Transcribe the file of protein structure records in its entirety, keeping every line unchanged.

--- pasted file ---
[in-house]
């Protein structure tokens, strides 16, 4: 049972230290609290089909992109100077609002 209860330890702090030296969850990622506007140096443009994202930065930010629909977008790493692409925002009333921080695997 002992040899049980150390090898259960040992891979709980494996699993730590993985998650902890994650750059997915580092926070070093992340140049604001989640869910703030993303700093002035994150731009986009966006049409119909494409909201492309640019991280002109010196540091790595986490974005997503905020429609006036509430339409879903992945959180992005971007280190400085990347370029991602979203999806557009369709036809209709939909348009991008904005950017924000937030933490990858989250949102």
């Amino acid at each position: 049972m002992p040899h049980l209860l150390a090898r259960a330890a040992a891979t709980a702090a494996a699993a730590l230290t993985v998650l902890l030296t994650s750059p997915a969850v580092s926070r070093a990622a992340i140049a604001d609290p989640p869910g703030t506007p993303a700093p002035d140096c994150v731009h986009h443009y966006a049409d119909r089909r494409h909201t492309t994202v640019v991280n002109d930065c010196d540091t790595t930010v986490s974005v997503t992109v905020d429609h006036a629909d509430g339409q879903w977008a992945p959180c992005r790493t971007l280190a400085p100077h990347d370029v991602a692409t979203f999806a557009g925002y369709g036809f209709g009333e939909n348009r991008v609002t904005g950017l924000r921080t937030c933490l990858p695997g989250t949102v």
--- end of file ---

[in-house]
């Protein structure tokens, strides 16, 4: 049972230290609290089909992109100077609002 209860330890702090030296969850990622506007140096443009994202930065930010629909977008790493692409925002009333921080695997 002992040899049980150390090898259960040992891979709980494996699993730590993985998650902890994650750059997915580092926070070093992340140049604001989640869910703030993303700093002035994150731009986009966006049409119909494409909201492309640019991280002109010196540091790595986490974005997503905020429609006036509430339409879903992945959180992005971007280190400085990347370029991602979203999806557009369709036809209709939909348009991008904005950017924000937030933490990858989250949102």
């Amino acid at each position: 049972m002992p040899h049980l209860l150390a090898r259960a330890a040992a891979t709980a702090a494996a699993a730590l230290t993985v998650l902890l030296t994650s750059p997915a969850v580092s926070r070093a990622a992340i140049a604001d609290p989640p869910g703030t506007p993303a700093p002035d140096c994150v731009h986009h443009y966006a049409d119909r089909r494409h909201t492309t994202v640019v991280n002109d930065c010196d540091t790595t930010v986490s974005v997503t992109v905020d429609h006036a629909d509430g339409q879903w977008a992945p959180c992005r790493t971007l280190a400085p100077h990347d370029v991602a692409t979203f999806a557009g925002y369709g036809f209709g009333e939909n348009r991008v609002t904005g950017l924000r921080t937030c933490l990858p695997g989250t949102v």